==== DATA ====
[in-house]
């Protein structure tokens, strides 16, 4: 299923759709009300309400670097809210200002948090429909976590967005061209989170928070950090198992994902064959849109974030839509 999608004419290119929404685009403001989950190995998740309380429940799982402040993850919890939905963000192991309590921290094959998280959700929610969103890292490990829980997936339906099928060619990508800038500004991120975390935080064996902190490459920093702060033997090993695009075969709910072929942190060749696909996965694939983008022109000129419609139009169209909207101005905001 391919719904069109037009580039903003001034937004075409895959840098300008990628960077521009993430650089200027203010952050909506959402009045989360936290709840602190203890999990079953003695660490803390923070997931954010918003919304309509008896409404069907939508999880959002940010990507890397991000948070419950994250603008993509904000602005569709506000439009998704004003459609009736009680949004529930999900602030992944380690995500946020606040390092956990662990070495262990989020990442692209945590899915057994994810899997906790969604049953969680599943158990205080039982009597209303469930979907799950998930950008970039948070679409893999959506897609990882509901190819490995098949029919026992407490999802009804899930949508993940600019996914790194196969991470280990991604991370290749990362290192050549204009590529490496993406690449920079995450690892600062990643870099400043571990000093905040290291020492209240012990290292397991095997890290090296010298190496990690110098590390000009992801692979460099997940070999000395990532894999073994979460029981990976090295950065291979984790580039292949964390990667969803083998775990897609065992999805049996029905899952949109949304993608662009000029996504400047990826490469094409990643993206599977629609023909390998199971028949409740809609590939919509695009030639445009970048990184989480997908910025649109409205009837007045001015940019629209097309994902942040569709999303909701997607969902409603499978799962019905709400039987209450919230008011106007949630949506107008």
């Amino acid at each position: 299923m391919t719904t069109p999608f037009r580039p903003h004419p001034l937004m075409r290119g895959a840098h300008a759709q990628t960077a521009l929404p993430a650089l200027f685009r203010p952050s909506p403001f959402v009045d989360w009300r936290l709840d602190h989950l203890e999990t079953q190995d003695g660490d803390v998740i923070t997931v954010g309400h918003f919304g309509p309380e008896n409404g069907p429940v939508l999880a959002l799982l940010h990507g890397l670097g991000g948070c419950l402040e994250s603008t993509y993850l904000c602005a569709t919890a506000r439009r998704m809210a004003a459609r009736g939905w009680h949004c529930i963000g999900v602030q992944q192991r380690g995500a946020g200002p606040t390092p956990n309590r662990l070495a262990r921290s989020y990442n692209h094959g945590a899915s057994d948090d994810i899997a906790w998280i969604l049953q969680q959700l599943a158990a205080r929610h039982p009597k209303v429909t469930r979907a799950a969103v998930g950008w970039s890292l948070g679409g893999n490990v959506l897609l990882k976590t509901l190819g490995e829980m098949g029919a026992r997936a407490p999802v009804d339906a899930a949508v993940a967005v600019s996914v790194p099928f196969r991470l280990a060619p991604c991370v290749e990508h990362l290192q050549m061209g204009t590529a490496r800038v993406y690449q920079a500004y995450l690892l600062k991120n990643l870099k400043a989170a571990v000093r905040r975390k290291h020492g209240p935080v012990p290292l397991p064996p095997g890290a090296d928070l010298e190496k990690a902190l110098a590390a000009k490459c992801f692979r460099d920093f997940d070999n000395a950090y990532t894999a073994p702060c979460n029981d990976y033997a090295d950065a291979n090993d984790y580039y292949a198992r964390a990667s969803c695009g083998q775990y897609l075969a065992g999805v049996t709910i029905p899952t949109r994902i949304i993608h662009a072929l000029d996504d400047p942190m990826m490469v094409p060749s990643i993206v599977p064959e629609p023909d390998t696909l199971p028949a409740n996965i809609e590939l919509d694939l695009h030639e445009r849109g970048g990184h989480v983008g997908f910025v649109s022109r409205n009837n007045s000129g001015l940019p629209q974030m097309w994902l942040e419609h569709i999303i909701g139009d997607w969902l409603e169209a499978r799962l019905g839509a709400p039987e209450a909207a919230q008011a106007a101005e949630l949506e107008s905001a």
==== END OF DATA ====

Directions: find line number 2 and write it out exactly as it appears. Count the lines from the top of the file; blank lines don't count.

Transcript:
């Protein structure tokens, strides 16, 4: 299923759709009300309400670097809210200002948090429909976590967005061209989170928070950090198992994902064959849109974030839509 999608004419290119929404685009403001989950190995998740309380429940799982402040993850919890939905963000192991309590921290094959998280959700929610969103890292490990829980997936339906099928060619990508800038500004991120975390935080064996902190490459920093702060033997090993695009075969709910072929942190060749696909996965694939983008022109000129419609139009169209909207101005905001 391919719904069109037009580039903003001034937004075409895959840098300008990628960077521009993430650089200027203010952050909506959402009045989360936290709840602190203890999990079953003695660490803390923070997931954010918003919304309509008896409404069907939508999880959002940010990507890397991000948070419950994250603008993509904000602005569709506000439009998704004003459609009736009680949004529930999900602030992944380690995500946020606040390092956990662990070495262990989020990442692209945590899915057994994810899997906790969604049953969680599943158990205080039982009597209303469930979907799950998930950008970039948070679409893999959506897609990882509901190819490995098949029919026992407490999802009804899930949508993940600019996914790194196969991470280990991604991370290749990362290192050549204009590529490496993406690449920079995450690892600062990643870099400043571990000093905040290291020492209240012990290292397991095997890290090296010298190496990690110098590390000009992801692979460099997940070999000395990532894999073994979460029981990976090295950065291979984790580039292949964390990667969803083998775990897609065992999805049996029905899952949109949304993608662009000029996504400047990826490469094409990643993206599977629609023909390998199971028949409740809609590939919509695009030639445009970048990184989480997908910025649109409205009837007045001015940019629209097309994902942040569709999303909701997607969902409603499978799962019905709400039987209450919230008011106007949630949506107008």